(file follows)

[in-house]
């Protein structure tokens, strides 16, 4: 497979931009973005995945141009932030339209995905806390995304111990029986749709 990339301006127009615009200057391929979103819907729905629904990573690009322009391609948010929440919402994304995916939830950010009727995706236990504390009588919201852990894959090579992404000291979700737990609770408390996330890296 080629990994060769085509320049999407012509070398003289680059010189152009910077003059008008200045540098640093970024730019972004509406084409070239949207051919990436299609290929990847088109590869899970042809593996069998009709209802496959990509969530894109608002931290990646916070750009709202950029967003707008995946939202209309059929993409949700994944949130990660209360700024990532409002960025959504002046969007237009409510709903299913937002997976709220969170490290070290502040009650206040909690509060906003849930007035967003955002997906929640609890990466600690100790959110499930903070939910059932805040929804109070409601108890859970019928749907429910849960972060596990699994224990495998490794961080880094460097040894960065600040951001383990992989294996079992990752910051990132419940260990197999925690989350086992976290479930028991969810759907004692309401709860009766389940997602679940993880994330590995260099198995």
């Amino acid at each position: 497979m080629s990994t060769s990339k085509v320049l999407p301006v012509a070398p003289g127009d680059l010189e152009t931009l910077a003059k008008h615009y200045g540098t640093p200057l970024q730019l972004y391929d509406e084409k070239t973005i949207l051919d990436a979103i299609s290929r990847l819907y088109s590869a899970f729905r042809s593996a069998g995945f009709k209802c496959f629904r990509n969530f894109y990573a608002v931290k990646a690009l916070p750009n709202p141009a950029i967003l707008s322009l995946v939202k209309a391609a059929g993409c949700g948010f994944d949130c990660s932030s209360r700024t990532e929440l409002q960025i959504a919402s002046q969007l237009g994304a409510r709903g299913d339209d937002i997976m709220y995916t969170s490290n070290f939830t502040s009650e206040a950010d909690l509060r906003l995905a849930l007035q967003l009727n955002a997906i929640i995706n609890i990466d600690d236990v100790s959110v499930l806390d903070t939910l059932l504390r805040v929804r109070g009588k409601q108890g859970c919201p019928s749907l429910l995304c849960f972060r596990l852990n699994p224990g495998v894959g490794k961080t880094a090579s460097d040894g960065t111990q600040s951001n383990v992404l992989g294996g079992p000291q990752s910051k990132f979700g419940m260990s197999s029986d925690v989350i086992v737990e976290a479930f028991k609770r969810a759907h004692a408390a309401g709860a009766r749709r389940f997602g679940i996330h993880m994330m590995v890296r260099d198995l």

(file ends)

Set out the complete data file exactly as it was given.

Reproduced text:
[in-house]
């Protein structure tokens, strides 16, 4: 497979931009973005995945141009932030339209995905806390995304111990029986749709 990339301006127009615009200057391929979103819907729905629904990573690009322009391609948010929440919402994304995916939830950010009727995706236990504390009588919201852990894959090579992404000291979700737990609770408390996330890296 080629990994060769085509320049999407012509070398003289680059010189152009910077003059008008200045540098640093970024730019972004509406084409070239949207051919990436299609290929990847088109590869899970042809593996069998009709209802496959990509969530894109608002931290990646916070750009709202950029967003707008995946939202209309059929993409949700994944949130990660209360700024990532409002960025959504002046969007237009409510709903299913937002997976709220969170490290070290502040009650206040909690509060906003849930007035967003955002997906929640609890990466600690100790959110499930903070939910059932805040929804109070409601108890859970019928749907429910849960972060596990699994224990495998490794961080880094460097040894960065600040951001383990992989294996079992990752910051990132419940260990197999925690989350086992976290479930028991969810759907004692309401709860009766389940997602679940993880994330590995260099198995």
């Amino acid at each position: 497979m080629s990994t060769s990339k085509v320049l999407p301006v012509a070398p003289g127009d680059l010189e152009t931009l910077a003059k008008h615009y200045g540098t640093p200057l970024q730019l972004y391929d509406e084409k070239t973005i949207l051919d990436a979103i299609s290929r990847l819907y088109s590869a899970f729905r042809s593996a069998g995945f009709k209802c496959f629904r990509n969530f894109y990573a608002v931290k990646a690009l916070p750009n709202p141009a950029i967003l707008s322009l995946v939202k209309a391609a059929g993409c949700g948010f994944d949130c990660s932030s209360r700024t990532e929440l409002q960025i959504a919402s002046q969007l237009g994304a409510r709903g299913d339209d937002i997976m709220y995916t969170s490290n070290f939830t502040s009650e206040a950010d909690l509060r906003l995905a849930l007035q967003l009727n955002a997906i929640i995706n609890i990466d600690d236990v100790s959110v499930l806390d903070t939910l059932l504390r805040v929804r109070g009588k409601q108890g859970c919201p019928s749907l429910l995304c849960f972060r596990l852990n699994p224990g495998v894959g490794k961080t880094a090579s460097d040894g960065t111990q600040s951001n383990v992404l992989g294996g079992p000291q990752s910051k990132f979700g419940m260990s197999s029986d925690v989350i086992v737990e976290a479930f028991k609770r969810a759907h004692a408390a309401g709860a009766r749709r389940f997602g679940i996330h993880m994330m590995v890296r260099d198995l």